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Gulma and Mohorgung Tea Estate, Terai

Conventional Tea Farming Practices

In our last blog post we talked about why we prefer organic methods of growing tea. This time we look into the common practices in tea gardens where tea is grown using "conventional" methods. Conventional farming is a term applied to agriculture where synthetic chemicals are used for crop management.

In the conventional tea gardens synthetic chemicals are used mainly to control pests, weeds and fungal infections. The guidelines regulating the application of the chemicals are laid down by the government, in case of India it is the Tea Board. Tea growers are not supposed to use chemicals without following proper norms, including training of the workers or the "spraying squad" as they are called in Indian tea estates. The regulations in big tea importing regions like Europe and Japan for minimum chemical residuals also influences decisions in the tea gardens particularly those who depend on selling their tea abroad.

Gulma and Mohorgung Tea Estate, Terai

Different chemicals in tea farms are used depending on the purpose of application, and types of weeds. For instance it is common to use the herbicide "2,4-D " for broad leaf weeds, whereas the thin leaf varieties get "Gramoxone." Notably, the latter is labeled by EPA as "Restricted Use Pesticide due to acute toxicity." Workers have to use PPE to apply this chemical. 2,4-D is considered to be "moderately toxic" and one can buy it on Amazon.  

Most of the herbicide tend to be used during the monsoons when the growth of weed explodes. But it is also applied early, during first spring showers. Pesticide is used as and when the pests are spotted. Sulphur-based pesticides are commonly used for pest control, while for fungal growths copper oxichloride is used.

Margaret's Hope Tea Garden, Darjeeling

In conventional gardens they try to have around 10-day gap between application of chemicals and plucking. Each chemical has its gestation period. This is normally maintained by one of the assistant managers.

There is increased awareness in the tea industry on limiting the use of synthetic chemicals. This is reflected in a Tea Board of India statement that goads the tea growers to use chemicals only as a last resort.  "Need based, judicious and safe application of pesticides is the most vital aspect of pesticide usage under Integrated Pest Management program. It involves developing IPM skills to play safe with environment by proper crop health monitoring, observing ETL and conserving the natural bio-control potential before deciding in favor of use of 16 chemical pesticides as a last resort. Moreover, safety harvest intervals (waiting period) for different pesticides have also been established in tea farming based on the field data generated during the last few years. This data will help the industry to decide the harvesting interval for tea after the application of the chemicals and to keep their residue levels below the MRL prescribed by EU."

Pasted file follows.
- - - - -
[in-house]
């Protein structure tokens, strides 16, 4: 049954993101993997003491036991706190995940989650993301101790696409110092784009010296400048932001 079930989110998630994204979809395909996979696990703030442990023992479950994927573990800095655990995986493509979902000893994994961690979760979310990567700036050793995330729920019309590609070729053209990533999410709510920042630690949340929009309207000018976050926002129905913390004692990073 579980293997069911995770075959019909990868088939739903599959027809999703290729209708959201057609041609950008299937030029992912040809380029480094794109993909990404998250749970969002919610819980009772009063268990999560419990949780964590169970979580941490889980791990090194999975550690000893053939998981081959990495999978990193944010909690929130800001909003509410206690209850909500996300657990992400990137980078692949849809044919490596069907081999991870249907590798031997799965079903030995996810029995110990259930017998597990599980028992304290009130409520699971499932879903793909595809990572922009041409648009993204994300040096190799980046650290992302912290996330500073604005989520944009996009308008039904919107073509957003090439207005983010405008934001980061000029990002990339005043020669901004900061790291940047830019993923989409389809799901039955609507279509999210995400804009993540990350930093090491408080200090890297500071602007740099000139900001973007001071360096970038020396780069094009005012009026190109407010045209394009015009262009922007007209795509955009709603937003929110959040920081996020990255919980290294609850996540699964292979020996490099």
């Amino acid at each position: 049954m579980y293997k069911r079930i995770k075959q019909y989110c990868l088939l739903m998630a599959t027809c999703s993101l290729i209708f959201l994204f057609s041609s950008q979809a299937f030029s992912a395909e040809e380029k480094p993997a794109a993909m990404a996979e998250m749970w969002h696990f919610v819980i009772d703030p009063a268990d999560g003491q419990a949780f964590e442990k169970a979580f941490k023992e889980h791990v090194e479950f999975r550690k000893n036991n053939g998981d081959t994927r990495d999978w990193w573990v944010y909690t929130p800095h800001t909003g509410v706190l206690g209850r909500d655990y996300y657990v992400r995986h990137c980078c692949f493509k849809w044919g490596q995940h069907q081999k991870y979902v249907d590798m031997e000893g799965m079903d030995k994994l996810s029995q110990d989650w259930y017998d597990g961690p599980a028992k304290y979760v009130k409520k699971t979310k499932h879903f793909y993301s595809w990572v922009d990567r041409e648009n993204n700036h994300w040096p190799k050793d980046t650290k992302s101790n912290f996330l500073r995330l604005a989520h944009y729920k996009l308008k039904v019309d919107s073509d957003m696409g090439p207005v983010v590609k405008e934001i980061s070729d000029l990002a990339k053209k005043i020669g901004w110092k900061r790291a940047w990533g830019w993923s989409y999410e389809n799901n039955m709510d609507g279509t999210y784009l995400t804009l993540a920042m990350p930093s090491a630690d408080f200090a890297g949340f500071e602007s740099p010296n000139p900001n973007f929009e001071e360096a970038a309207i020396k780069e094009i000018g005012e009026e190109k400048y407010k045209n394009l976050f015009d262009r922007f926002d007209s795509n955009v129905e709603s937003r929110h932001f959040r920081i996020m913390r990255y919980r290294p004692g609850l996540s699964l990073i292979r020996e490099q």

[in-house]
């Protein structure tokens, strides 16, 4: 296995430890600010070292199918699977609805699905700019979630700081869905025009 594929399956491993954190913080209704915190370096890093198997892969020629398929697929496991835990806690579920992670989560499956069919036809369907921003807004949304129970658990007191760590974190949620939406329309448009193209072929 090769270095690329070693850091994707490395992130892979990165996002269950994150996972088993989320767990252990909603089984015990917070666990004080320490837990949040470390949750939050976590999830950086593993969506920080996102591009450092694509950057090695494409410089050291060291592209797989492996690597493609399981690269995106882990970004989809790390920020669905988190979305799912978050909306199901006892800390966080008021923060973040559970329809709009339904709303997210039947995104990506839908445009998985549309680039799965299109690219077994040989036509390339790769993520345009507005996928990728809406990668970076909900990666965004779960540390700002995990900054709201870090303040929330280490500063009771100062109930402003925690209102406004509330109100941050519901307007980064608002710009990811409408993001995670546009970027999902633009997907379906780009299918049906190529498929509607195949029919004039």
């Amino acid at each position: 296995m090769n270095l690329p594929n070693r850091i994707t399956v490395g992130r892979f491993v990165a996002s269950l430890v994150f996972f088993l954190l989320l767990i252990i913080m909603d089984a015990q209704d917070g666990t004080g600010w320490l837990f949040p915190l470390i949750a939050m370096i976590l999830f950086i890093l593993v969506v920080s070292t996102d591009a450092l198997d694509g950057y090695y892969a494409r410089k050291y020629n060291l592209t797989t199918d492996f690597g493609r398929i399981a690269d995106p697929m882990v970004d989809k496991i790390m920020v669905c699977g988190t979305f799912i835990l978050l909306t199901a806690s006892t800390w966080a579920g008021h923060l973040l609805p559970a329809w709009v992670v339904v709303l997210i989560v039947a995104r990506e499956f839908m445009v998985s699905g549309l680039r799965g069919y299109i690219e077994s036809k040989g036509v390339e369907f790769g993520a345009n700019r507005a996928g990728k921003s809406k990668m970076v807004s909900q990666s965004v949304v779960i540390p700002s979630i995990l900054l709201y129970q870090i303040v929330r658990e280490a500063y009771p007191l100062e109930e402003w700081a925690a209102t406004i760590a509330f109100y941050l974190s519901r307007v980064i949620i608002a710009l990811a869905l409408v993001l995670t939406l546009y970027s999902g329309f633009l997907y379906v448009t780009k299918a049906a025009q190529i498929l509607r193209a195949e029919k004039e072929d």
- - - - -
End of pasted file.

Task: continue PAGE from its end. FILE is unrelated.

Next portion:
Tea gardens are reluctant to convert to go the organic tea route because it takes around 3 years to make the switch and the yield can fall below 50%. Whereas the price compensation is not matched by the fall in production. The cost of producing organic tea can be is double compared to the cost under conventional methods. 

Below is a list of different permitted chemicals in conventional tea gardens. They are listed according to different strengths and combinations as found in Indian tea gardens. We are using this as an example; it could be different in different parts of the tea world.  

Name of agro-chemicals:

Acaricide (used to kill ticks and mites)
Cyflumetofen 20 SC
Dicofol 18.5 EC
Ethion 50 EC
Fenazaquin 10 EC
Fenpyroximate 5 EC/SC
Hexythiazox 5.45 EC
Propargite 57 EC
Sulphur 80 WP
Sulphur 40 WP
Spiromesifen 240 SC
Etoxazole 10 SC
Pyridaben 20 WP
BOLD Insecticide
Azadirachtin 1% EC
Azadirachtin 5% EC
Bifenthrin 8% SC
Clothianidin 50 WDG
Deltamethrin 2.8 EC
Quinalphos 25 EC
Thiacloprid 21.7 % SC
Thiamethoxam 25 WG
Emamectin Benzoate 5% SG
Fenpropathrin 30 EC
Flubendiamide 20 WG
Thiamethoxam 12.6% +
L- Cyhalothrin 9.5%
Emamectin Benzoate 3% + Thiamethoxam 12% WG

Bio-Pesticide

Beauveria bassiana 2.5 WP (cfu 2×10 gm)
BOLD Herbicide
Glyphosate 41% SL
Glyphosate (Ammonium Salt) 71% SG
Glufosinate Ammonium salt 13.5 SL
Glyphosate(Ammonium Salt) 5% SL
Oxyfluorfen 23.5 EC
Paraquat Dichloride 24% SL/WSC
Oxyfluorfen 2.5% +Isopropyl amine salt of Glyphosate 41%w/w SC
Carfentrazone ethyl 0.43% + Glyphosate 30.82 EW
Indaziflam 1.65% w/w + Glyphosate-isopropyl ammonium 44.63% w/w SC

Fungicide
Copper Oxychloride 50 WP
Carbendazim 12 % + Mancozeb 63% WP
Hexaconazole 4% + Zineb 68% WP
Hexaconazole 5 EC
Propiconazole 25 EC
Tetraconazole 3.8% w/w (4% w/v)
Trifloxystrobin 25% + Tebuconazole 50% WG

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